The blood samples used were from sixty-eight participants between the ages of fifty and seventy-five who had been diagnosed with AD and compared to a control group of two hundred and forty participants who were not diagnosed.
And now, the researchers hope to bring this protein misfolding early identification method to mainstream AD screenings and subsequent treatments via a new start-up known as betaSENSE.
“We plan to use the misfolding test to establish a screening method for older people and determine their risk of developing Alzheimer’s dementia,” Gerwert explained.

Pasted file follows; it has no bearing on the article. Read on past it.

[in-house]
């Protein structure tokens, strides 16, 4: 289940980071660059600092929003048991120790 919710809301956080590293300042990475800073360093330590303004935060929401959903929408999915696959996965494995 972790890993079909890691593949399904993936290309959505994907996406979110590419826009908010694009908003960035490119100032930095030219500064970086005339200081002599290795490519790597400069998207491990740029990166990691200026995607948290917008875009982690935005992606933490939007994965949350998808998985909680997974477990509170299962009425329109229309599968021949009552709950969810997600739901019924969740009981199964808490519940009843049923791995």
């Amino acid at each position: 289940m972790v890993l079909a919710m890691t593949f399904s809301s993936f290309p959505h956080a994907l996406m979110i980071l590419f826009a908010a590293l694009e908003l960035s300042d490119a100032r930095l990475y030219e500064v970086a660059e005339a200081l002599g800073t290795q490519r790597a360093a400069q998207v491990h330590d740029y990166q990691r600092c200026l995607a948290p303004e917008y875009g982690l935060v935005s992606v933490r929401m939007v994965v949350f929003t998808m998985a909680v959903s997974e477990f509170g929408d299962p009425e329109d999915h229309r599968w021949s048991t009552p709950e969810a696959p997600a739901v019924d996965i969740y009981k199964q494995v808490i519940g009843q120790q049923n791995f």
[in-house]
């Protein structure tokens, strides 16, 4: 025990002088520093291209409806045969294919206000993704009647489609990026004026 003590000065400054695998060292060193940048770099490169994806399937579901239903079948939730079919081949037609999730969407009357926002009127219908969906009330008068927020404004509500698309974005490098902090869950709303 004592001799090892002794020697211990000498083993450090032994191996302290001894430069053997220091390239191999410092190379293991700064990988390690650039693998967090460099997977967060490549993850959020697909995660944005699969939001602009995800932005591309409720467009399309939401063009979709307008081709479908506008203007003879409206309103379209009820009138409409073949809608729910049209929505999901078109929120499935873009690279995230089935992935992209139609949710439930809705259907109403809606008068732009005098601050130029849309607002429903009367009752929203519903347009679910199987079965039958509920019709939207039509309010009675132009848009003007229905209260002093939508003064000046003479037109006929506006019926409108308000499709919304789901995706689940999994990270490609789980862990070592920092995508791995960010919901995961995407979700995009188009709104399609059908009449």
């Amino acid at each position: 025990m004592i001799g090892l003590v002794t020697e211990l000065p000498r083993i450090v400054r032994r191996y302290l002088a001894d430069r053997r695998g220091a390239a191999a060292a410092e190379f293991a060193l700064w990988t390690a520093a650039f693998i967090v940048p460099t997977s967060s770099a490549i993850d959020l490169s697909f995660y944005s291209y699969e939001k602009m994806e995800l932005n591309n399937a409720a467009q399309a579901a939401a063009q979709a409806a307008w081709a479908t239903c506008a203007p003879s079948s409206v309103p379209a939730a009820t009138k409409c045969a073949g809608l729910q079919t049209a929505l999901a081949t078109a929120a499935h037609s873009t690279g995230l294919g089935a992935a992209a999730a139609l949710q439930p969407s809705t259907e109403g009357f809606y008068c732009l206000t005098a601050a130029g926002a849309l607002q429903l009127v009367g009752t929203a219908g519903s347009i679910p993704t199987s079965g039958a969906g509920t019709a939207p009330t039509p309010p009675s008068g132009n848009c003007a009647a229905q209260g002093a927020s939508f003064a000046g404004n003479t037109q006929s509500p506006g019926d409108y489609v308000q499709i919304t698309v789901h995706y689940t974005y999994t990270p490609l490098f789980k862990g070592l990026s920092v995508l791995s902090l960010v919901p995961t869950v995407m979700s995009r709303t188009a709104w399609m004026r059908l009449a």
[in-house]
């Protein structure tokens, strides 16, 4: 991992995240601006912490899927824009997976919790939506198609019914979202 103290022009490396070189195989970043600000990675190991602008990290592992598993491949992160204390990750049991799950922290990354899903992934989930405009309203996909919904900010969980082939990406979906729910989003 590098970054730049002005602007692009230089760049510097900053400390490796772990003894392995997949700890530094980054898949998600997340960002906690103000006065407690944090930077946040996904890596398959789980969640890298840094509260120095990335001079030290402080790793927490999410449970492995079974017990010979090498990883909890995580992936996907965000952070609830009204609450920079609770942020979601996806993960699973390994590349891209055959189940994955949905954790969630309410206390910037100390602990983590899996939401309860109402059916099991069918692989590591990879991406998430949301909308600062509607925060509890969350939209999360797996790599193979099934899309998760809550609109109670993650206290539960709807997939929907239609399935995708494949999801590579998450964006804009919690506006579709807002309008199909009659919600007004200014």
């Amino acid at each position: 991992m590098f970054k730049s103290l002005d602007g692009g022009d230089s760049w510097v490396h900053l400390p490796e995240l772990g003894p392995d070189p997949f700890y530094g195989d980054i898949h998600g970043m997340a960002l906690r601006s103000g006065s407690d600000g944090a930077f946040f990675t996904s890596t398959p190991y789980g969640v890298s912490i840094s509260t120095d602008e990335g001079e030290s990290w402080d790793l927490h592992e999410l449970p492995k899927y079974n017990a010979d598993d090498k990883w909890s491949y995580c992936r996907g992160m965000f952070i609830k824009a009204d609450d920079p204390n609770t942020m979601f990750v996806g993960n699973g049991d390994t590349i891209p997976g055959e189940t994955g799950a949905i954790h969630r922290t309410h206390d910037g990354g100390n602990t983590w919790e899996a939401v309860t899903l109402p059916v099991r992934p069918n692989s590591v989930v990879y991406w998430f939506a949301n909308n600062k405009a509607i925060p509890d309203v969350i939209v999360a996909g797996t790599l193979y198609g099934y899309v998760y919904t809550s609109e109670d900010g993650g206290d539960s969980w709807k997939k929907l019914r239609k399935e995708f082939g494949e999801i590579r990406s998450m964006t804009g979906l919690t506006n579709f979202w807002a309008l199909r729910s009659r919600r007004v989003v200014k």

“The vision of our newly founded start-up betaSENSE is that the disease can be stopped in a symptom-free stage before irreversible damage occurs.”
Since its discovery, the immuno-infrared sensor has been patented worldwide. And following its approval as a diagnostic device, the team plans to bring it to market as soon as possible.
To read the study’s complete findings published in Alzheimer’s & Dementia, visit the link here.
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